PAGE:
Group publishes Latgale stories on CD

A compact disc featuring 31 Latgallian stories told by various cultural activists and musicians has been published by the Latgolys Producentu Grupa.

The goal of the recording,  Latgalīšu puosokys i puorsokys, is to make the material more accessible, according to Edīte Husare of Latgolys Producentu Grupa. Copies of the CD will be distributed to libraries and schools in Latgale, as well as to several organizations.

The stories were gathered over several years by folklorist Iveta Dukaļska, who traveled around the eastern Latvian province of Latgale. Among the stories are “Par peļom i kači,” which is about a mouse’s plan to put a bell on a cat’s tail, and “Par vylkim i eņgeli,” which is about a hungry wolf and an angel.

The stories were recorded by Aigars Runčis, Artūrs Uškāns, Gunārs Igaunis, Guntra Kuzmina, Alvis Bernāns, Juris Vucāns, Ilmārs Dreļs and other musicians and cultural activists.

The CD will not immediately be available for sale to the public, Husare told Latvians Online, but eventually copies will be found at the Istaba gallery in Rīga and possibly through the Internet store madeinlatgola.lv.

Preparation of the recording was supported by the State Culture Capital Foundation (Valsts Kultūrkapitāla fonds).

For more on Latgolys Producentu Grupa, visit the group’s page on the draugiem.lv social network.

Latgalīšu puosokys i puorsokys

Latgalīšu puosokys i puorsokys includes 31 stories from around Latgale.

Andris Straumanis is a special correspondent for and a co-founder of Latvians Online. From 2000–2012 he was editor of the website.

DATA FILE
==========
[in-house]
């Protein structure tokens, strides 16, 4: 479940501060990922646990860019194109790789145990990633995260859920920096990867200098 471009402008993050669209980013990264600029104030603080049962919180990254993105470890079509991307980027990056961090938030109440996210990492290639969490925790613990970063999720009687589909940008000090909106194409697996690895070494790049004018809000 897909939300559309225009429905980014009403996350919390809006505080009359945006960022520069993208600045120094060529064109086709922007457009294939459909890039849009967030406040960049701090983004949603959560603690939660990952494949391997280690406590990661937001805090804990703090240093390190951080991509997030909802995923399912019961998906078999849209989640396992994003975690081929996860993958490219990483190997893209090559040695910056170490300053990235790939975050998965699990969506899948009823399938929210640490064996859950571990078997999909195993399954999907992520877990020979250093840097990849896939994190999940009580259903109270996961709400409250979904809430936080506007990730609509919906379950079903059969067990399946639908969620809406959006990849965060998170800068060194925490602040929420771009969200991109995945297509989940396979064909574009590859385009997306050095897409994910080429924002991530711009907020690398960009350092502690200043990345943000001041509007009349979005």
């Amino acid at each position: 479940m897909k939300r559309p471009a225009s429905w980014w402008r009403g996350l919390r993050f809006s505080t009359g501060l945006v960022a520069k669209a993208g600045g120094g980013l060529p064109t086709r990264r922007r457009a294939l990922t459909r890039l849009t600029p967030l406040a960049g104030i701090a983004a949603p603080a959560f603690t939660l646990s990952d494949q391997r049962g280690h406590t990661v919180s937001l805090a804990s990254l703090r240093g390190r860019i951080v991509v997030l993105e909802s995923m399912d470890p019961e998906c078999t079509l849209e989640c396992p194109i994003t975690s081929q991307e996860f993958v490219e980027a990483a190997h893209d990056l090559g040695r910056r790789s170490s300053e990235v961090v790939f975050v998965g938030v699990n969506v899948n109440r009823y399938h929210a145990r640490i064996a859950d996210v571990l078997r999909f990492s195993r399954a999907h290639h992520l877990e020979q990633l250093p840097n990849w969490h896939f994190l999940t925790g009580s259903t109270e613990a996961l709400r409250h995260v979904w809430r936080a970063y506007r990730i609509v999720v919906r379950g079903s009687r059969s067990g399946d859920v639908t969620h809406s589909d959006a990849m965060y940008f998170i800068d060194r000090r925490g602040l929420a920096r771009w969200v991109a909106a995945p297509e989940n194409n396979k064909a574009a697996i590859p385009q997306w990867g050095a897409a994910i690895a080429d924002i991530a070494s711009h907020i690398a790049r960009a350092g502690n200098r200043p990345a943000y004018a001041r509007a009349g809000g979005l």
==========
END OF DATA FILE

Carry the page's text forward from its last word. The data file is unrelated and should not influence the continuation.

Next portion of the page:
Absurdist film overloads on strangeness

Scene from Medības

Guna Zariņa as Renāte and Rolands Zagorskis as the policeman Krasts are among the actors in the Andis Mizišs film Medības. (Publicity photo)

Emir Kusturica is a world-renowned Serb filmmaker who makes great surreal and absurdist films. Time of the Gypsies and Arizona Dream come to mind. Medības tries to traverse the same terrain, but unfortunately Andis Mizišs, the director of the film, is no Kusturica.

The elements are there, but somehow they never really come together into a cohesive story in which we care about either the characters or the outcome of their actions.

The film opens with a scene of two men making and bottling juice in a rundown former train station. A train pulls up. It’s the owner of the bottling operation stopping by to check on the progress. The train also serves as a home for unwed mothers and the bottling operation owner seems to be their matron. The men hadn’t been paid in a while and ask as to their wages. The owner gives them the runaround and instead presses them to finish the latest shipment. The train pulls away, one of the bottlers goes back in and out of spite adds some poison to a few of the bottles. The entire shipment is then delivered to a small country bar.

Elsewhere a trio of orienteering competitors gets lost in the woods; a hunting party, also on rails, sets out for their annual hunting party; a famous architect and his highly strung lover are working out some issues; and a local policeman is trying to keep his young partner awake at a railroad crossing.

Keeping track? All of these characters and stories of course will be intertwined and then stuff will happen or, as a friend of my commented, “and then it gets weird.”